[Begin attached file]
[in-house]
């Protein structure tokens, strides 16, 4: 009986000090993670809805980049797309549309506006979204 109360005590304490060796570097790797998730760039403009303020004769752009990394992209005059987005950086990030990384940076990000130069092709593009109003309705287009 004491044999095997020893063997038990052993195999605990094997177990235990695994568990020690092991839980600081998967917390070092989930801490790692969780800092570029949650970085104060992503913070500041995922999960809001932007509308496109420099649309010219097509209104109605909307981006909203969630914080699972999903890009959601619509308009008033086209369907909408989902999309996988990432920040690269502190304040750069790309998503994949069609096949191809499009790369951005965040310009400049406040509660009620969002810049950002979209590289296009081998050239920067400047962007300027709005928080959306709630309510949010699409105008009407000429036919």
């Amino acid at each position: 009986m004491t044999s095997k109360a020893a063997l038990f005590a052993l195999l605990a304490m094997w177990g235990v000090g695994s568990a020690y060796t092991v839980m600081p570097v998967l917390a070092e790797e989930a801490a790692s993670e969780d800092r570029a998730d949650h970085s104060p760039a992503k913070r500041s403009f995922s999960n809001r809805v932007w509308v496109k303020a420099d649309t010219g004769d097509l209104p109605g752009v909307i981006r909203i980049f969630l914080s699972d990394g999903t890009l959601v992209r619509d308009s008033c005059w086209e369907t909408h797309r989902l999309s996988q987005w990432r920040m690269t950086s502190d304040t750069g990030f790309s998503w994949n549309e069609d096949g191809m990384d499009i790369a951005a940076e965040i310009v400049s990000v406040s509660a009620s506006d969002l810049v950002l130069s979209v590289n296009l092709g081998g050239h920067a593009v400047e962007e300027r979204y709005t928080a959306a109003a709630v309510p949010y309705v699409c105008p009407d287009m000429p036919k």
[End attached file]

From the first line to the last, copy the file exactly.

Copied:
[in-house]
């Protein structure tokens, strides 16, 4: 009986000090993670809805980049797309549309506006979204 109360005590304490060796570097790797998730760039403009303020004769752009990394992209005059987005950086990030990384940076990000130069092709593009109003309705287009 004491044999095997020893063997038990052993195999605990094997177990235990695994568990020690092991839980600081998967917390070092989930801490790692969780800092570029949650970085104060992503913070500041995922999960809001932007509308496109420099649309010219097509209104109605909307981006909203969630914080699972999903890009959601619509308009008033086209369907909408989902999309996988990432920040690269502190304040750069790309998503994949069609096949191809499009790369951005965040310009400049406040509660009620969002810049950002979209590289296009081998050239920067400047962007300027709005928080959306709630309510949010699409105008009407000429036919």
């Amino acid at each position: 009986m004491t044999s095997k109360a020893a063997l038990f005590a052993l195999l605990a304490m094997w177990g235990v000090g695994s568990a020690y060796t092991v839980m600081p570097v998967l917390a070092e790797e989930a801490a790692s993670e969780d800092r570029a998730d949650h970085s104060p760039a992503k913070r500041s403009f995922s999960n809001r809805v932007w509308v496109k303020a420099d649309t010219g004769d097509l209104p109605g752009v909307i981006r909203i980049f969630l914080s699972d990394g999903t890009l959601v992209r619509d308009s008033c005059w086209e369907t909408h797309r989902l999309s996988q987005w990432r920040m690269t950086s502190d304040t750069g990030f790309s998503w994949n549309e069609d096949g191809m990384d499009i790369a951005a940076e965040i310009v400049s990000v406040s509660a009620s506006d969002l810049v950002l130069s979209v590289n296009l092709g081998g050239h920067a593009v400047e962007e300027r979204y709005t928080a959306a109003a709630v309510p949010y309705v699409c105008p009407d287009m000429p036919k």